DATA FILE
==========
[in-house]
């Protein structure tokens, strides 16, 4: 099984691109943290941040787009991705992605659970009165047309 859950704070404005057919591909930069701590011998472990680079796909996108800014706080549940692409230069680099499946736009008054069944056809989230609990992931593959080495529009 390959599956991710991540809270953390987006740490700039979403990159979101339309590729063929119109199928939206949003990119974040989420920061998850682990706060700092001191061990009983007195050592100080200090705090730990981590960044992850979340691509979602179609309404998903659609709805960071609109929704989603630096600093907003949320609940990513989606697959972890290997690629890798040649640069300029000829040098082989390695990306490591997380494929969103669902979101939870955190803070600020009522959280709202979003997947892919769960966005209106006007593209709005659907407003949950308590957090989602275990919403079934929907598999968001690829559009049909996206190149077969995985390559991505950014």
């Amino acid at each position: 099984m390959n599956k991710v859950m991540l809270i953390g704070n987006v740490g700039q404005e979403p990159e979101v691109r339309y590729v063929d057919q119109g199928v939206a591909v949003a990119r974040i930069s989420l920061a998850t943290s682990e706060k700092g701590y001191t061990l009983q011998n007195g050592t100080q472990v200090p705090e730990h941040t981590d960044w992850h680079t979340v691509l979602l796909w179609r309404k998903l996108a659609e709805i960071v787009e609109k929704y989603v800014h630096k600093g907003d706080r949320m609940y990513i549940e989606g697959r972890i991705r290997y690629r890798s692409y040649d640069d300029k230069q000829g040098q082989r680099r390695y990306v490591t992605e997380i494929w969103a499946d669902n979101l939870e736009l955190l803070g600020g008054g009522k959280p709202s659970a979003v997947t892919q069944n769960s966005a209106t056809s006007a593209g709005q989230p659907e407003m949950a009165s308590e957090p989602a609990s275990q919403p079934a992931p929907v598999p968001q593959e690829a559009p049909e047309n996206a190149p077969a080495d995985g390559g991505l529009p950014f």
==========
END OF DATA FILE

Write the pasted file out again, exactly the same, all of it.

[in-house]
């Protein structure tokens, strides 16, 4: 099984691109943290941040787009991705992605659970009165047309 859950704070404005057919591909930069701590011998472990680079796909996108800014706080549940692409230069680099499946736009008054069944056809989230609990992931593959080495529009 390959599956991710991540809270953390987006740490700039979403990159979101339309590729063929119109199928939206949003990119974040989420920061998850682990706060700092001191061990009983007195050592100080200090705090730990981590960044992850979340691509979602179609309404998903659609709805960071609109929704989603630096600093907003949320609940990513989606697959972890290997690629890798040649640069300029000829040098082989390695990306490591997380494929969103669902979101939870955190803070600020009522959280709202979003997947892919769960966005209106006007593209709005659907407003949950308590957090989602275990919403079934929907598999968001690829559009049909996206190149077969995985390559991505950014």
């Amino acid at each position: 099984m390959n599956k991710v859950m991540l809270i953390g704070n987006v740490g700039q404005e979403p990159e979101v691109r339309y590729v063929d057919q119109g199928v939206a591909v949003a990119r974040i930069s989420l920061a998850t943290s682990e706060k700092g701590y001191t061990l009983q011998n007195g050592t100080q472990v200090p705090e730990h941040t981590d960044w992850h680079t979340v691509l979602l796909w179609r309404k998903l996108a659609e709805i960071v787009e609109k929704y989603v800014h630096k600093g907003d706080r949320m609940y990513i549940e989606g697959r972890i991705r290997y690629r890798s692409y040649d640069d300029k230069q000829g040098q082989r680099r390695y990306v490591t992605e997380i494929w969103a499946d669902n979101l939870e736009l955190l803070g600020g008054g009522k959280p709202s659970a979003v997947t892919q069944n769960s966005a209106t056809s006007a593209g709005q989230p659907e407003m949950a009165s308590e957090p989602a609990s275990q919403p079934a992931p929907v598999p968001q593959e690829a559009p049909e047309n996206a190149p077969a080495d995985g390559g991505l529009p950014f």